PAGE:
Heather Corinna replies:I'm a virgin and engaged in foreplay with my boyfriend a few days ago. There was a point during manual sex where some preejaculate may have come in contact with my vulva in spite of the condom. According to the pregnancy assessment, my odds of being pregnant are low depending on various factors such as ovulation, sperm count, etc. But, as I hadn't started my regular birth control regimen yet and it only takes one sperm to fertilize an egg, to be on the safe side, I took Plan B. A few days later I had some spotting (brown discharge) and a little abdominal pain, which lasted about three days. I have just a few questions about Plan B. As I understand it, Plan B can sometimes cause spotting and bleeding in women and can make a woman's cycle irregular due to the high dose of hormones being ingested. I've researched a couple of sites, but can't seem to find the answers to the following questions: 1.) What exactly causes the spotting and/or bleeding? Is it the shedding of the uterine lining or something else? Could it be considered a mini-period? 2.) Have there been cases of women taking Plan B correctly (i.e. within the time frame, one pill first, then the 2nd 12 hours later) after one act of unprotected sex, had spotting and/or bleeding and then discovered that she was pregnant? 3.) Does the spotting/bleeding for that month mean that the woman won't have her period the next month? If she does, does that mean that more uterine lining has attached itself to her uterus after her spotting/bleeding and she's just expelling the rest of it?
In truth, it takes a more than one sperm to fertilize an egg. Only the one does the fertilizing, but that one sperm needs a couple hundred "helper" sperm to do the job.
That isn't to say pre-ejaculate cannot cause pregnancy. From all we know practically and scientifically, on some occasions when pre-ejaculate contains sperm, it is capable for doing that. But just for future reference, when a condom is one for ALL direct genital contact, and does not slip off (to the point that the rim is inside your vagina), tear or break, there really is no reason to be greatly concerned about pregnancy.
In any case, you took Plan B, and you've got some questions I'm glad to answer.
1.) In terms of the spotting or bleeding, know that Plan B works by way of using levonorgestrel to prevent pregnancy from occurring. One thing that does -- and bleeding as a result is most often seen especially when taken early in the menstrual cycle, acording to the American Medical Association -- is decrease levels of progesterone and estrogen, which effectively alters the way your normal cycle would go, since hormonal levels and their changes are what make the menstrual and fertility cycle as it is. Could it be considered a mini-period? Sure, that's a sound way of thinking of it.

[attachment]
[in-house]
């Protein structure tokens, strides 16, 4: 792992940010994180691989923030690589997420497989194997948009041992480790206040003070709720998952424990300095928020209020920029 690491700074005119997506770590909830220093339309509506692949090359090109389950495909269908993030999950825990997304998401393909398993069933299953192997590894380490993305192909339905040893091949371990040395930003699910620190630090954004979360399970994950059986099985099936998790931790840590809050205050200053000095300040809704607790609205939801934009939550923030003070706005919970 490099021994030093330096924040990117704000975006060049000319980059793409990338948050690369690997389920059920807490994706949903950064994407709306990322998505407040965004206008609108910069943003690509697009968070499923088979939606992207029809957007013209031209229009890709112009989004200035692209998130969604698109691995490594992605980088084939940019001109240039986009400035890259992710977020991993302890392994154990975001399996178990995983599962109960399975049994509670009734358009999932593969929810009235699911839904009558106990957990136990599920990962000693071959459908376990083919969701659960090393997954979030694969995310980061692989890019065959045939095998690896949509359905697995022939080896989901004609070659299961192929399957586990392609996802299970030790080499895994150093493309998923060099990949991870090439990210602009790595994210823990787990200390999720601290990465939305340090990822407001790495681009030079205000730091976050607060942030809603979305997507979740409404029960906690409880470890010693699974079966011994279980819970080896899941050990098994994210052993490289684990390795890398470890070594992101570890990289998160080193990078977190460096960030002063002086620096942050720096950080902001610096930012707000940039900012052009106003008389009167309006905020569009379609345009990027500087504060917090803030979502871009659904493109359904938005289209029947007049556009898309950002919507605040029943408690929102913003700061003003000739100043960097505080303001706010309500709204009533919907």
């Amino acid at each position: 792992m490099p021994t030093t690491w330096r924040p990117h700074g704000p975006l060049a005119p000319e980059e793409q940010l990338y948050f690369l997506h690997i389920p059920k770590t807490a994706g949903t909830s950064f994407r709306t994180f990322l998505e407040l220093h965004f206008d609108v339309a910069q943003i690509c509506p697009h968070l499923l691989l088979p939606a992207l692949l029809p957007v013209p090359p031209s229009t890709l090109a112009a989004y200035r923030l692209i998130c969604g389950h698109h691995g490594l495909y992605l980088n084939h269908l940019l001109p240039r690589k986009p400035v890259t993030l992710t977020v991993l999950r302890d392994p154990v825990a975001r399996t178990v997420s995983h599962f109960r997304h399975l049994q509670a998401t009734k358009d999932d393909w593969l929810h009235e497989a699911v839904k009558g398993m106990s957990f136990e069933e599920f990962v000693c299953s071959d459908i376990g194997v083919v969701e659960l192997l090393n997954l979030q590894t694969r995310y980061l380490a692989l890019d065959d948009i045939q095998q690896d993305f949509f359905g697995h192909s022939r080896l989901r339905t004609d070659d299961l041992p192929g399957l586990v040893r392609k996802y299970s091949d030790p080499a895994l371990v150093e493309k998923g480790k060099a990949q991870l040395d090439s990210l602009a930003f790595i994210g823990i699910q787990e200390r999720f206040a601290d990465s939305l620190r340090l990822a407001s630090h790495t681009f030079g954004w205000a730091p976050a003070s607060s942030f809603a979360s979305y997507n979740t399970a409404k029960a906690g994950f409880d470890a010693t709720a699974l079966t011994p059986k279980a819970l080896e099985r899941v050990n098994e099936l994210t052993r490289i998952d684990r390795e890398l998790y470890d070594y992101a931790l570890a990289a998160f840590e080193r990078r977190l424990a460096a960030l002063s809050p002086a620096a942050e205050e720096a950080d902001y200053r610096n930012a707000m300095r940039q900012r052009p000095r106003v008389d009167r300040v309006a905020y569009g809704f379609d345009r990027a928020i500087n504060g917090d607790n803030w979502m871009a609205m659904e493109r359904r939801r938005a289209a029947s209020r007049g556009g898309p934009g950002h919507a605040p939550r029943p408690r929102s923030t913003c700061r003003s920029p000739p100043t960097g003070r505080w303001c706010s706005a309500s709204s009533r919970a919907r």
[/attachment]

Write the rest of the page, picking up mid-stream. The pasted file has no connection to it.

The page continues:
2.) I can't speak to the spotting or bleeding in terms of how that correlates to EC not being effective, as I don't know of any studies that have been done specifically on that issue. But EC, even when taken as soon as possible, and correctly, still isn't 100% effective: it's closer to 90% effective at maxiumum, per every 100 women who use it perfectly.
3.) Per your spotting/bleeding and your next period: you may have your period the next month, and you may not. It may or may not be on time if you do get it, and it's also normal for there to be some cycle changes for a cycle or two. For instance, when you have your period, it may be longer than usual, or your cycle may get thrown off in terms of when it happens for a month or two. Regardless, whenever you have your period -- with or without EC -- menstruation is all about the shedding of the endometrium.
Following are some links both on and off site that may be of use and interest to you on this topic:
- JAMA's very in-depth report on the mechanisms of action for Plan B
- A detailed explanation of the menstrual cycle here at Scarleteen
- EC Basics
- Condom use basics, in case you needed to be sure you're usuing them properly.